Penguins may be among the most beloved of marine birds, but they're also among the hardest to study. Now, an important new technology is being deployed to change that: camera traps. Thanks to thousands of penguin photos and a helping hand from citizen scientists, researchers are learning more about Antarctica's iconic birds, including the ice-melting power of their poop!

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Penguins live in one of the harshest environments on earth, making them tricky birds to study. Image:

Antarctica is a forbidding place: the cold winter and demanding living conditions make it challenging for scientists to keep their eyes on the tuxedo-clad waddlers. Reaching penguin colonies at the start and end of the birds' breeding season is difficult – which means this critical phase of a penguin's life is still not well understood. That's also why data from the complete breeding cycle has been acquired only at a few more easily accessible sites. 

But researchers are now poised to observe penguins throughout the breeding season, even in the most inaccessible of locations – by deploying a series of cameras programmed to snap photos at set intervals. They've even positioned one at Point Wild, the spot where 22 men from the Shackleton Expedition lived for more than four months in 1916 after surviving a wreck.

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Thanks to the camera traps, penguins can be monitored around the clock, in even the most inaccessible locations. Image:

Continuously monitoring the birds is important because the challenges different penguin species face depend a lot on where they live. Even different colonies within the same species experience different sorts of threats depending on where they make their homes. Some are at risk from climate change, others from competition with fisheries, and still others have to contend with direct human disturbance, such as those situated near research stations or in spots accessed by the tourism industry. In other places, groups of penguins appear to thrive.

So what leads some to suffer and others to survive? "Time-lapse cameras have revolutionised our ability to collect data from a large number of sites simultaneously. Having many more sites monitored and comparing high- versus low-fished sites, for example, will enable us to work out which of these threats are causing changes to penguin populations and how we might mitigate them," says Oxford University zoologist Tom Hart.

Hart and his colleagues started deploying their cameras in 2014, but they were soon faced with a problem: there were just too many photos for the team to analyse. Together with the Australian Antarctic Division, Hart and his Oxford University colleagues founded a citizen science programme called Penguin Watch. Interested folks can log on and scrutinise photos for any information the researchers might be looking for. So far, more than 1.5 million people have volunteered their time to help the Penguin Watch researchers analyse some 175,000 penguin photos.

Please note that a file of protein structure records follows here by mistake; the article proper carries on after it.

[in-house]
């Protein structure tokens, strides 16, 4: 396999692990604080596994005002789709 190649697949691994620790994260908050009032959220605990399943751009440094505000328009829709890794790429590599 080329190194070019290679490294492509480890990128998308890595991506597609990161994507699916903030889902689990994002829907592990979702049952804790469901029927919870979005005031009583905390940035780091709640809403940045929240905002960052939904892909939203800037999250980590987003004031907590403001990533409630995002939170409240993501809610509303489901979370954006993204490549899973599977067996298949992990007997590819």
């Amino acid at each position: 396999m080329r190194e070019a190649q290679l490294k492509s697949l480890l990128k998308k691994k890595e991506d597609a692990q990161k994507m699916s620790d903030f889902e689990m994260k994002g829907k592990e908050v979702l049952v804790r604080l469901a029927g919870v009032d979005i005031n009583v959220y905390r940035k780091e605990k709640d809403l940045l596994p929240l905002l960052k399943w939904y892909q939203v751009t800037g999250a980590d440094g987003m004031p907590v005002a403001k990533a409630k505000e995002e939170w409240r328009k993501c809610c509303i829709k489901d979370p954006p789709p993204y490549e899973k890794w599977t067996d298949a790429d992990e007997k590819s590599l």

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By scrutinising camera trap photos like this one, citizen scientists have already helped the researchers analyse some 175,000 penguin snaps. Image:

And they've learned quite a bit already.

Gentoo penguins (Pygoscelis papua), for example, seem to rely on their own poop to create an adequate nesting space. The handsome-looking birds, identifiable thanks to the white bonnet-like stripes across their heads, huddle together on their rocky breeding sites before the breeding season really gets going. There, they do what they do best: digest their fishy food and poop out the leftovers. 

Because the dark-coloured penguin poop absorbs more light and heat than bare ice, pooped-on areas thaw faster than they otherwise would, exposing the rocks below. This creates the perfect platform for a penguin nursery, where the birds eventually deposit their eggs. 

In the video above, watch an entire year pass at the Cuverville Island gentoo penguin colony near the Antarctic Peninsula, and notice that the poop-covered ice melts both sooner and faster than the rest. 

Penguin Watch is now gearing up to release another half a million photos for eager citizen scientists to pore over. Hart hopes to use the new data to learn how often parents have to feed their newly hatched chicks and how much time they spend foraging in the ocean while their chicks remain on land. By continuing to develop this non-invasive method of animal observation, he hopes to eventually "track penguins across the whole of the Southern Ocean without researchers needing to disturb them."

To participate in Penguin Watch, go to and sign up. For every ten photos you look over (up to once per day), you'll be entered into a contest to win a spot on a cruise to Antarctica!